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March 5, 2001


March 1 marks the midpoint of the 2000-01 marketing year for corn and soybeans. At this time, the market traditionally begins to change focus from the rate of consumption of the old crop to prospects for acreage and production of the new crop. That will be true this year as well, although there are some lingering questions about the old crop. Those questions center around export demand, as domestic demand is pretty well known and it appears that domestic use will be record large.

For corn, it is the slow pace of exports that is of concern. At midyear, USDA reported cumulative export inspections of only 897 million bushels, 107 million less than at the same time last year. The decline reflects smaller shipments to Japan and South Korea. China continues to make corn available to the market and Japanese purchases are thought to be slower than normal due to concerns about StarLink. To reach the USDA projection of 2.05 billion bushels for the year, inspections will need to average 44.1 million bushels per week from now through August. To date, inspections have averaged only 34.5 million bushels per week. As of February 22, 287.5 million bushels of corn had been sold for export, but not yet shipped. Unshipped sales are about 8 million less than on the same date last year. The pace of U.S. exports is expected to improve, but it now appears that shipments will fall short of the current USDA projection.

For soybeans, it is the rapid pace of exports that has the market's attention. At midyear, the USDA reported export inspections of 665 million bushels, 33 million more than at the same time last year. China continues to purchase large quantities of U.S. soybeans. For the year, the USDA projects exports at 960 million bushels, 13 million less than were shipped last year. As of February 22, outstanding export sales stood at 211 million bushels, 66 million more the on the same date last year. The increase is dominated by sales to China. At midyear, cumulative export inspections plus outstanding sales represented 90 percent of the projected exports for the year. A slow down in both sales and especially shipments will occur as the South American crop comes to market. The USDA projection implies a larger than normal slow down in sales, which is likely given the record size of the South American crop. The projection may also imply some cancellation of purchases by China in favor of South American supplies. Still, there is some chance that U.S. exports will exceed the USDA projection.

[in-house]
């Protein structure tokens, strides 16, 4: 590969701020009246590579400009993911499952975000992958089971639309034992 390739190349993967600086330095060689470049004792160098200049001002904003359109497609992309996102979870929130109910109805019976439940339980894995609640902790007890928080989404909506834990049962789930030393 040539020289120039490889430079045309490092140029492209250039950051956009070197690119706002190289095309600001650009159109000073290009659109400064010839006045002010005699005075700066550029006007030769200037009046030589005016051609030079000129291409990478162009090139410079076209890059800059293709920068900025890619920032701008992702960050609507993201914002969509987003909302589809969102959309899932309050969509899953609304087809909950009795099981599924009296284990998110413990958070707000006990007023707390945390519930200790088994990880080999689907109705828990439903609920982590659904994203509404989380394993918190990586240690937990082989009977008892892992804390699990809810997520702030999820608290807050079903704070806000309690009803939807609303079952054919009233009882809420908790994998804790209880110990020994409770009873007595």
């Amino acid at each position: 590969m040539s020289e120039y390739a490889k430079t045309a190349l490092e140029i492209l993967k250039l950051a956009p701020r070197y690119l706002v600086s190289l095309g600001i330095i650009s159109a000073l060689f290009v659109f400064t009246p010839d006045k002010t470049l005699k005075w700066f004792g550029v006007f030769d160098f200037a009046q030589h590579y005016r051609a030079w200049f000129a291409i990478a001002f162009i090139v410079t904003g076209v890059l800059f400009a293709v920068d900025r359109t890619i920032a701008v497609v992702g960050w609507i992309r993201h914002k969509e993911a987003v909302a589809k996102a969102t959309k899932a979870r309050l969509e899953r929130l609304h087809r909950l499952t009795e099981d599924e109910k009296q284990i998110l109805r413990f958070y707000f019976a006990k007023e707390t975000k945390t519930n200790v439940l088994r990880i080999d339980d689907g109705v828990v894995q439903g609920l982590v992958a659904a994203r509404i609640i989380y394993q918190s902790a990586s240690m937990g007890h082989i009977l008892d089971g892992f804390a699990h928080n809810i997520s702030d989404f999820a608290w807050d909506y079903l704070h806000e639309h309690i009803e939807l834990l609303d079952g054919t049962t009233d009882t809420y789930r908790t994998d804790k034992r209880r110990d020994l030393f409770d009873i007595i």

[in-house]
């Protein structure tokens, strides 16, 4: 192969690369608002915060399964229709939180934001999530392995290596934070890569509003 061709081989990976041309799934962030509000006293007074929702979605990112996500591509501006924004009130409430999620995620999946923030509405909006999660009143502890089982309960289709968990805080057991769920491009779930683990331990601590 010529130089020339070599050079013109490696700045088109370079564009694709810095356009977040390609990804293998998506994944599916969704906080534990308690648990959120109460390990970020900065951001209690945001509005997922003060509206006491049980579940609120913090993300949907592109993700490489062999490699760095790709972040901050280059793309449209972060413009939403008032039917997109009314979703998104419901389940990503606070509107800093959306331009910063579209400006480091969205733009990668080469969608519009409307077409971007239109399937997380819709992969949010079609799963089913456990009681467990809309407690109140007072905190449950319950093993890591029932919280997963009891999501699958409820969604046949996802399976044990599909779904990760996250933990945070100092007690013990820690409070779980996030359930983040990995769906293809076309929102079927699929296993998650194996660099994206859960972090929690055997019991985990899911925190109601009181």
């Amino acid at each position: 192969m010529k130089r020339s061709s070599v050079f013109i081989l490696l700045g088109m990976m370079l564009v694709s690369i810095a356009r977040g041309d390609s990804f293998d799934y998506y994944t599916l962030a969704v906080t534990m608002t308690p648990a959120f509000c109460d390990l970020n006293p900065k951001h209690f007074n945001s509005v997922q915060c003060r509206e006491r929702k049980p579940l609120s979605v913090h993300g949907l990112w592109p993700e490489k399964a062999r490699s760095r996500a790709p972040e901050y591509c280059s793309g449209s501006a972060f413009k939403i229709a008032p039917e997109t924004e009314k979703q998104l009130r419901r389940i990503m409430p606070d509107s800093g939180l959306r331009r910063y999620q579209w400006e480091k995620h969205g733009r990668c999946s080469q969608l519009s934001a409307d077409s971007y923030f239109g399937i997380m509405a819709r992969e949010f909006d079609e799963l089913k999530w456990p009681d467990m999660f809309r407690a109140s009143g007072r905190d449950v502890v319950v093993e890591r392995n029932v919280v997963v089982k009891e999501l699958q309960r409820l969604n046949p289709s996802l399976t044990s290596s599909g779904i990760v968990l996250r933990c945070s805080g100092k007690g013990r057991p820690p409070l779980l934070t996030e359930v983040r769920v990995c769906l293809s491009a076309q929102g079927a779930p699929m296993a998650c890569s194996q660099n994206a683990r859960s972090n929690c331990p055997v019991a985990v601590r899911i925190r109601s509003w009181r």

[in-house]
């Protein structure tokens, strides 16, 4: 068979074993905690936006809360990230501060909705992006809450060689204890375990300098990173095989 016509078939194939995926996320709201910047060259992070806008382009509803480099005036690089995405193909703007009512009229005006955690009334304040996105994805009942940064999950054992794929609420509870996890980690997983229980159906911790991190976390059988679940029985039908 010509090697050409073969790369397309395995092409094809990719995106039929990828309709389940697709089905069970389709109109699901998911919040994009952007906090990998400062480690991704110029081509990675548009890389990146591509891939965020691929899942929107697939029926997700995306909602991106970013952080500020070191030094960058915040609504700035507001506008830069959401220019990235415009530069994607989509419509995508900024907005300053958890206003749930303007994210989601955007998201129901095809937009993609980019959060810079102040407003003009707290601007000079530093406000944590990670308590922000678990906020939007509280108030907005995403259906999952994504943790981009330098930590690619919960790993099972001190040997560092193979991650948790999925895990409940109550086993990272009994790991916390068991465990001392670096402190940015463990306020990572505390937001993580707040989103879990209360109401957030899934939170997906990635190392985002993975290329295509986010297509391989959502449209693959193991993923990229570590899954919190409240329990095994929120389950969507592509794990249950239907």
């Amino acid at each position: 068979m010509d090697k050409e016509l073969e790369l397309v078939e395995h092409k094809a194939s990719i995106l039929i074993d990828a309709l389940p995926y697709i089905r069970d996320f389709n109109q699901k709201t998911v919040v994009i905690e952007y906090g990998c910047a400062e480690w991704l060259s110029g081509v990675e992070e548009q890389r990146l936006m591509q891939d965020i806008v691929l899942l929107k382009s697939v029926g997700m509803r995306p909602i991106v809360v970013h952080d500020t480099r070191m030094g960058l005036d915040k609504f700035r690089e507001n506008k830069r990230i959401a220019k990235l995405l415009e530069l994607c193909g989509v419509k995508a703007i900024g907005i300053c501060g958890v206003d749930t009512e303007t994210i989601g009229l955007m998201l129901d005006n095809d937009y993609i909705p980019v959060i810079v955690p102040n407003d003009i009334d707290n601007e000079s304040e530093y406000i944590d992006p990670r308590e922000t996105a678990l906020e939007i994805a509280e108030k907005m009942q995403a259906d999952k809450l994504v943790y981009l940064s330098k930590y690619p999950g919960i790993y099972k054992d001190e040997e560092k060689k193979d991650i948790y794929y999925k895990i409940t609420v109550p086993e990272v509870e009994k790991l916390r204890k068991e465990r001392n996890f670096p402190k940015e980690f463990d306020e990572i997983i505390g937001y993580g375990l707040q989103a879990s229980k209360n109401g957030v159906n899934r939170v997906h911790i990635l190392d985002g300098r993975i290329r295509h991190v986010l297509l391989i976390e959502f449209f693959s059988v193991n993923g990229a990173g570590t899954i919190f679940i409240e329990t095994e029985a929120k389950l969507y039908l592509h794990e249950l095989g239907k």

For the new crop, the focus will be on the USDA's Prospective Plantings report to be released on March 30. The expected increase in soybean acreage and decline in corn acreage has been well advertised. A number of private sector projections will emerge over the next three weeks. Those projections need to be considered carefully. In particular, the implication of those projections for total crop acres needs to be considered. The USDA has already estimated a two million acre reduction in winter wheat seedings. Projections of acreage of spring planted crops that imply a large decline in total crop acreage are not believable.

In addition to planted acreage, spring weather conditions may be important for acreage and yield potential. Last year, concerns centered around low subsoil moisture levels and the potential for drought. This year, the early focus is on the potential for a wet spring and delayed planting. The price and availability of nitrogen fertilizer will also influence the corn planting decision.

Through the first six months of the current marketing year, the average cash price of corn in central Illinois has ranged from $1.51 (September 19, 2000) to $2.105 (December 29, 2000). The average price on March 2 was $2.005. It would be unusual for the cash price to have a marketing year high in December. The more likely time for a price high is in the May through July time frame, although the high has occurred in March on a couple of occasions (1992 and 1999). The high has not occurred in April, at least in the last 30 years.

For soybeans, the average cash price in Central Illinois so far this year has ranged from $4.37 (February 13, 2001) to $4.975 (December 19, 2001). The trading range of $.605 has been abnormally small and a high in December would be unprecedented. Like corn, history suggests that the most likely time for a marketing year high is in the May to July time frame. With a record South American harvest and more U.S. acreage expected, a $.55 rally in the cash price of soybeans will be difficult to generate. Exports will have to remain large, acreage will have to be less than expected, and yield concerns would likely have to develop to generate that kind of rally.

Issued by Darrel Good
Extension Economist
University of Illinois


Department of Agricultural and Consumer Economics    College of Agricultural, Consumer and Environmental Sciences
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